24.     RELIGION/VALUES/IDEAS/WORLDVIEWS (role in causing and solving env. problems)

25.     Lynn White’s “Historical Roots of our Ecologic Crisis” argued that

26.     Env crisis is fundamentally a spiritual and religious crisis

          a.       A rejection of both economic and technical explanations of env problems

          b.       It is people’s beliefs, values, and commitments that really matter

          c.       “Ideas have consequences”

27.     Source of this crisis is the exploitative attitude toward nature in the dominant strand of the Christian tradition

          a.       “Christianity is the most anthropocentric (human-centered) religion world ever seen”

          b.       Bible quotes that support this interpretation

                    i.         Then God said, "Let us make man in our image, after our likeness". . . So God created man in his own image . . . and God blessed them, and God said to them, "Be fruitful and multiply, and fill the earth and subdue it; and have dominion over the fish of the sea and over the birds of the air and over every living thing that moves upon the earth."

          c.       In Christianity, God became man in form of Jesus

                    i.        This is anthropocentric! (= human centered)

          d.       A blasphemous idea to Judaism and Islam, which are “theocentric” rather than anthropocentric

                    i.        For both, God utterly transcends the world; as radically distinct from humans as from nature; God made them but they are not divine.

          e.       In Buddhism and Hinduism, divinity is manifest in all living things and goal of spiritual practice is often to realize the divinity within oneself.

                    i.        One might call these religions Pantheism (divinity is in everything)

          f.       All these other traditions reject the anthropocentrism at the heart of the dominant form of Christianity

28.     Christian anthropocentrism gave rise to development of modern science and technology

          a.       Which are attempts to manipulate and control nature for human benefit

          b.       “Science and technology are themselves expressions fo the dominant tendencies within Christianity”

29.     Science and technology have a central causal role to play in env crisis but the cause that underlies them is Christian anthropocentrism

          a.       The new forms of plowing, irrigation and logging that arose in the late medieval period were developed and adopted

          b.       Because of the new philosophy coming out of Christianity that nature is there to be managed by humans for human benefit

30.     While true that env. problems serious in non-Christian parts of the world,

          a.       Christianity is still responsible because even there it is the science and technology Christianity spawned that is causing the problems

31.     Environmentally friendly minority tradition in Christianity

          a.       Represented in 12th century saint, Francis of Assisi

          b.       Sees human transformation of the earth as expression of the sin of pride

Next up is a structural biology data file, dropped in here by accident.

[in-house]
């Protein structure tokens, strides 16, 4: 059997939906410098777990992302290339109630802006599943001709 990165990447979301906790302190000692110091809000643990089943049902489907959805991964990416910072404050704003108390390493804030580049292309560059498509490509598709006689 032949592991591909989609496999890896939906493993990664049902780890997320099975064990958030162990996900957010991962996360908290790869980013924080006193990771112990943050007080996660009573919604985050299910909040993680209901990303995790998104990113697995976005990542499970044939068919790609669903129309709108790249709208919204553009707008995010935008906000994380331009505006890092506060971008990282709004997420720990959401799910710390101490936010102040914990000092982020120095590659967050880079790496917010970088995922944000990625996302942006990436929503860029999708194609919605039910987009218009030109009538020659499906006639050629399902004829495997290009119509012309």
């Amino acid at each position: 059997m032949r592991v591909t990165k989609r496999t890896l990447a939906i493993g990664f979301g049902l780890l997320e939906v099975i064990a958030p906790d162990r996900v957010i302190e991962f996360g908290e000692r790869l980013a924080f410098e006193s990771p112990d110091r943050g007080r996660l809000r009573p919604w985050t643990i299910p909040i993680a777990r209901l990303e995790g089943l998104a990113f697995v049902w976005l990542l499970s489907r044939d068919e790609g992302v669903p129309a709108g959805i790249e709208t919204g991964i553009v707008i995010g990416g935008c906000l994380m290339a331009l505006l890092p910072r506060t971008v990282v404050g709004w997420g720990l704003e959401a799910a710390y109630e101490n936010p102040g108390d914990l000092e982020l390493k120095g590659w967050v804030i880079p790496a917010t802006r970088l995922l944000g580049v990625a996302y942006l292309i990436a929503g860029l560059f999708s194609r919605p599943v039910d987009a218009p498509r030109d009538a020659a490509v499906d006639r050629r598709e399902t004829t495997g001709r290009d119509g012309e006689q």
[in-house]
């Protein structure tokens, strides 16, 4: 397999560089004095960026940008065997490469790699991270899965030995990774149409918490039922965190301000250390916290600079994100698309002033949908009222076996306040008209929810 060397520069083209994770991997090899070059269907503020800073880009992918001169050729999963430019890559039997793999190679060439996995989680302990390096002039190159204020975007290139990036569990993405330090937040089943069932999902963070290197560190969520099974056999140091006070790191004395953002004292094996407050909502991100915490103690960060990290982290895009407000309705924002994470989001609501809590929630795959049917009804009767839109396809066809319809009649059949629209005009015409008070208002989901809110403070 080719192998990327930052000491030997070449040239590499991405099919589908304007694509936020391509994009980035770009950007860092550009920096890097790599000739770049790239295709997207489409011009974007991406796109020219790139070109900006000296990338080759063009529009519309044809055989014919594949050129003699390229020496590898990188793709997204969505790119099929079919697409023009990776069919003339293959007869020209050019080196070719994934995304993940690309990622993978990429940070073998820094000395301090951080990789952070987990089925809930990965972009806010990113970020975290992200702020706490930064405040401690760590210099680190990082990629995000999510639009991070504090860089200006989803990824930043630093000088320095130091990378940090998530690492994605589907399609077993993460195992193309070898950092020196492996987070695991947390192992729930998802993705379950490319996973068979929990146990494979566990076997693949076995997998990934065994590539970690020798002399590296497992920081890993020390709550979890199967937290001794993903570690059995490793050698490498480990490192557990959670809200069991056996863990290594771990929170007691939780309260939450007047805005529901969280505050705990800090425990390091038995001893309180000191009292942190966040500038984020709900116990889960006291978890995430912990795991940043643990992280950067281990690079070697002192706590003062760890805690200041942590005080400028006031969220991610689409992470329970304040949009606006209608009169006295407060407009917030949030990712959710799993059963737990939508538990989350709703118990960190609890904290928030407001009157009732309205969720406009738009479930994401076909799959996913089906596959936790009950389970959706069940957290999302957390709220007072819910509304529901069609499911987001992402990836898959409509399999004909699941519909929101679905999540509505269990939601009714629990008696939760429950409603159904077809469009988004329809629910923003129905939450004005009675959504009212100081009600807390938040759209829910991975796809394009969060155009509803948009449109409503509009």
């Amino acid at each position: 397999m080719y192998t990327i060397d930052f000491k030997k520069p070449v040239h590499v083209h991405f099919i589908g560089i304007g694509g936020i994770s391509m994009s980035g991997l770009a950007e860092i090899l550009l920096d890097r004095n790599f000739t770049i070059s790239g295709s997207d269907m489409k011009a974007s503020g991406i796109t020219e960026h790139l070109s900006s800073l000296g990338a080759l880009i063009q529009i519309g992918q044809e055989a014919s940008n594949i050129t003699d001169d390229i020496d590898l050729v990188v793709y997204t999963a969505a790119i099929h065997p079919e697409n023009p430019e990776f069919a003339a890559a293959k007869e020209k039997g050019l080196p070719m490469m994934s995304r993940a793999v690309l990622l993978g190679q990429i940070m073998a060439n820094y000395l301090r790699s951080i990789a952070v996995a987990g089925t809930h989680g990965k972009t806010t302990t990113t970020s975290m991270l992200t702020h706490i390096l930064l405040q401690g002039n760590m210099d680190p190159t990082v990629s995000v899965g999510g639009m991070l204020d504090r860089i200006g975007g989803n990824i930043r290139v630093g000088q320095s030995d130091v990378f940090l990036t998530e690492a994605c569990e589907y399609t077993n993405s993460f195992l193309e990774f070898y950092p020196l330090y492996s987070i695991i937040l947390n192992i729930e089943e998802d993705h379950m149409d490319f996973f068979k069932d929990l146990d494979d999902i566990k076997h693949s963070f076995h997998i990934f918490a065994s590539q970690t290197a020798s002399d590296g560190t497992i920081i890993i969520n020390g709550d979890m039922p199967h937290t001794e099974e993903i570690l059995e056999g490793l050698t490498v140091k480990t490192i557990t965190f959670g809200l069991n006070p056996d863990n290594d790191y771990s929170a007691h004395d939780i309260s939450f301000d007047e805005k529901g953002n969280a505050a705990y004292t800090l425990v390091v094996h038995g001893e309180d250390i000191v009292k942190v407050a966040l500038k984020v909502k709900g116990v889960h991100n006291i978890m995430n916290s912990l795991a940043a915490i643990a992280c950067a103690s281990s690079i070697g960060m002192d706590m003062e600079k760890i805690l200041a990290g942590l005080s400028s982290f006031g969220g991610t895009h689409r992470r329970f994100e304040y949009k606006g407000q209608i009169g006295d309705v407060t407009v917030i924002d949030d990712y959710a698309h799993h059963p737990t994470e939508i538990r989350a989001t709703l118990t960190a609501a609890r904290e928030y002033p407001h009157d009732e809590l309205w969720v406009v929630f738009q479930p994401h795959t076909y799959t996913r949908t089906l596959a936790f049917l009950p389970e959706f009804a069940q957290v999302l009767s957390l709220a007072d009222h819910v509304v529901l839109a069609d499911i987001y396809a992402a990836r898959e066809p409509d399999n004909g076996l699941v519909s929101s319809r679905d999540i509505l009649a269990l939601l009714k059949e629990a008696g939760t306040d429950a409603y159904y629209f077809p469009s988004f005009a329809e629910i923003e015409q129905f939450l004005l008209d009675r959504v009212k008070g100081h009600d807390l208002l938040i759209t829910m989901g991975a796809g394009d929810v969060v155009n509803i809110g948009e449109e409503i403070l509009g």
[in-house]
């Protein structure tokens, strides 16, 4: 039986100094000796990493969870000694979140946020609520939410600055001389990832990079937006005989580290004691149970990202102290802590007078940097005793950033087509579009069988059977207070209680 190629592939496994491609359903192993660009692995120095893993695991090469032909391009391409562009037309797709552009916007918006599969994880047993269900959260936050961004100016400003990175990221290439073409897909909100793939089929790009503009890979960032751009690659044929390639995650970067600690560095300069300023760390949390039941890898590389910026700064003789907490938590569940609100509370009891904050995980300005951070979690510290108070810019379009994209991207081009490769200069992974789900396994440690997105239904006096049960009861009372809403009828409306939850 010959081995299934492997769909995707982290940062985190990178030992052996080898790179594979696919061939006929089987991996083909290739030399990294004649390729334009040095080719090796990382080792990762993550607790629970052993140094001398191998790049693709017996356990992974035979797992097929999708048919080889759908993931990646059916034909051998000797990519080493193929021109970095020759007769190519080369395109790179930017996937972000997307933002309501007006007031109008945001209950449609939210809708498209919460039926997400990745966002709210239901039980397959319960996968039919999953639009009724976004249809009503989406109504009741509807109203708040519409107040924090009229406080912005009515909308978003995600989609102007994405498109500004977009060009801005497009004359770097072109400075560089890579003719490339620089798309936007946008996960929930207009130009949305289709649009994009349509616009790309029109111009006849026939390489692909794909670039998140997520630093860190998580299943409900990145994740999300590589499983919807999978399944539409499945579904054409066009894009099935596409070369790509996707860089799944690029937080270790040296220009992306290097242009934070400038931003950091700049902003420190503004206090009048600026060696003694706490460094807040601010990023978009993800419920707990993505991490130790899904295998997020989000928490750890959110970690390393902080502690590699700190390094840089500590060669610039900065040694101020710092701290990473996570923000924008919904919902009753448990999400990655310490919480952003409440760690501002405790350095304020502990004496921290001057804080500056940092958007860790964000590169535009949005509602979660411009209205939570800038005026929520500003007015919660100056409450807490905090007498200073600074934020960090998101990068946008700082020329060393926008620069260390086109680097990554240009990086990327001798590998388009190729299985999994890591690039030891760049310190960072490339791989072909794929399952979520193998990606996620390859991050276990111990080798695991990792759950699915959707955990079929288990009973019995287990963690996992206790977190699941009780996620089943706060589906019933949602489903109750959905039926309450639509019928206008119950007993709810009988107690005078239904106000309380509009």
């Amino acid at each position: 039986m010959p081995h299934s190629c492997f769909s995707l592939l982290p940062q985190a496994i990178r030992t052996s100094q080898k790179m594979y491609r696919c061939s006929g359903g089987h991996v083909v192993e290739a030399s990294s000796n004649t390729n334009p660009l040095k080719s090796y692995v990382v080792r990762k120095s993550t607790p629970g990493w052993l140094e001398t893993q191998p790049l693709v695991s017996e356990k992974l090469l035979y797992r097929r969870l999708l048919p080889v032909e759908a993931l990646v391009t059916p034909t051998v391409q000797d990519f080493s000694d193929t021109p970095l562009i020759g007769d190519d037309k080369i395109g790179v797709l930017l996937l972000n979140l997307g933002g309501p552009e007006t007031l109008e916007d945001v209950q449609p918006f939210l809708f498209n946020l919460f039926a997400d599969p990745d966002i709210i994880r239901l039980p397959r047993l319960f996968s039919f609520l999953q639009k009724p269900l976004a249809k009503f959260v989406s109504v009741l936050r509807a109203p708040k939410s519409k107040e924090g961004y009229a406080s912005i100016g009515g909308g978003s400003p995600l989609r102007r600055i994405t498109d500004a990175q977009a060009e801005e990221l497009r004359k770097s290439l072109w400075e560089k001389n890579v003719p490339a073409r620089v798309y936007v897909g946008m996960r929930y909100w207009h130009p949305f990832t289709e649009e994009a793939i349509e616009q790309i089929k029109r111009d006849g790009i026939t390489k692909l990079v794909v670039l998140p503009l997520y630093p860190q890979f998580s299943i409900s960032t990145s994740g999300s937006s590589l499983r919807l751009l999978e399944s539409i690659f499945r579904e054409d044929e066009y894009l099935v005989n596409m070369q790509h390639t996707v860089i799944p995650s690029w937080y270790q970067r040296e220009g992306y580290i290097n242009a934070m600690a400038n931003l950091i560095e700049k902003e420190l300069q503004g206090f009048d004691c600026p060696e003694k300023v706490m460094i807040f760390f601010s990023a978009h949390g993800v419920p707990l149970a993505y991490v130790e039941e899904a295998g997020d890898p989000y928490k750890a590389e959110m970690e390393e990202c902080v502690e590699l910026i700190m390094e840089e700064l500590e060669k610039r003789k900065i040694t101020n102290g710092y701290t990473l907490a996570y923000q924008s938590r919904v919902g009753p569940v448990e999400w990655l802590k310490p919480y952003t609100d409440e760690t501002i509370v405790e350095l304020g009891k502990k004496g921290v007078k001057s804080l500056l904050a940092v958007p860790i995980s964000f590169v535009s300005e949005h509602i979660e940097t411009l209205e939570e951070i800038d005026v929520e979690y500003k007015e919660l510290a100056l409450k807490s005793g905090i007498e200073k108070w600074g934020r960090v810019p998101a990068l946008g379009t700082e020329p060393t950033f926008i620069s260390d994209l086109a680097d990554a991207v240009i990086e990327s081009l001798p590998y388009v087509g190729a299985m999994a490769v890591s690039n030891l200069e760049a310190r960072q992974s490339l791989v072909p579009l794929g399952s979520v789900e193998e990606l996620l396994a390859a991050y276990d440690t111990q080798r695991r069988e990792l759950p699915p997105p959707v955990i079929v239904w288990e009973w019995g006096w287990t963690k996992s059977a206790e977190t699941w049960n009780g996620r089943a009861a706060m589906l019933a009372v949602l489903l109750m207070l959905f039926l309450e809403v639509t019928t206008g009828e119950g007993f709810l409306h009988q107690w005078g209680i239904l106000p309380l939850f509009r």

c.       For a modern day expression see Wendell Berry, "Christianity and the Survival of Creation"


33.     Jamieson is a pluralist about the nature, causes and solutions of env problems, which he thinks are multi-dimensional

          a.       Economic, technological, religious and ethical approaches are all useful and needed.

34.     Env. problems have an important ethical dimension

          a.       Env problems challenge our ethical and value systems

Study Questions, Jamieson, Ch 1: Environment as an ethical question

1.       Explain the distinction between protecting nature and protecting the environment, using Harlem as an example.

2.       Explain some of William Cronon’s criticism of “wilderness environmentalism” (the tendency in environmentalism to focus on protecting special wild places). Do you agree with Cronon?

3.       A good essay question: Are humans part of nature or not? Explain the considerations on each side of this issue and develop your own views on it. Discuss whether our environmental problems are due in part to people’s mistaken answer to this question. Where does Callicott stand on this issue and do you agree with him?

4.       Explain the difference between the idea that earth and its ecosystems are stable and the notion that they are delicately balanced. Which of these (if either) does Jamieson accept and why?

5.       In your own mind how important is technology as a cause of environmental problems and as a possible solution to them?

6.       In your own mind how important is economics as a cause of environmental problems and as a possible solution to them?

7.       Explain the following concepts and given environmental examples of each: public goods, externalities, internalizing externalities, discount rate.

8.       Do markets work well in allocating public goods? Why or why not?

9.       Why did Larry Summer’s argue that we need more pollution in the developing world?

10.     What did Lynn White argue in the “Historical Roots of our Ecologic Crisis?”

11.     In what way is Christianity anthropocentric (human-centered) and Judaism, Buddhism, Islam, and Hinduism not?

12.     Does White think technology has nothing to do with the env. Crisis? How does he respond to the objection that non-Christian countries have greatly exploited their environments (and why might someone think this is an objection to his view?)

13.     In your own mind how important is religion as a cause of environmental problems and as a possible solution to them?

14.     Which (if any) does Jamieson think is key in causing and solving env. Problems: technology, economics, religion/values?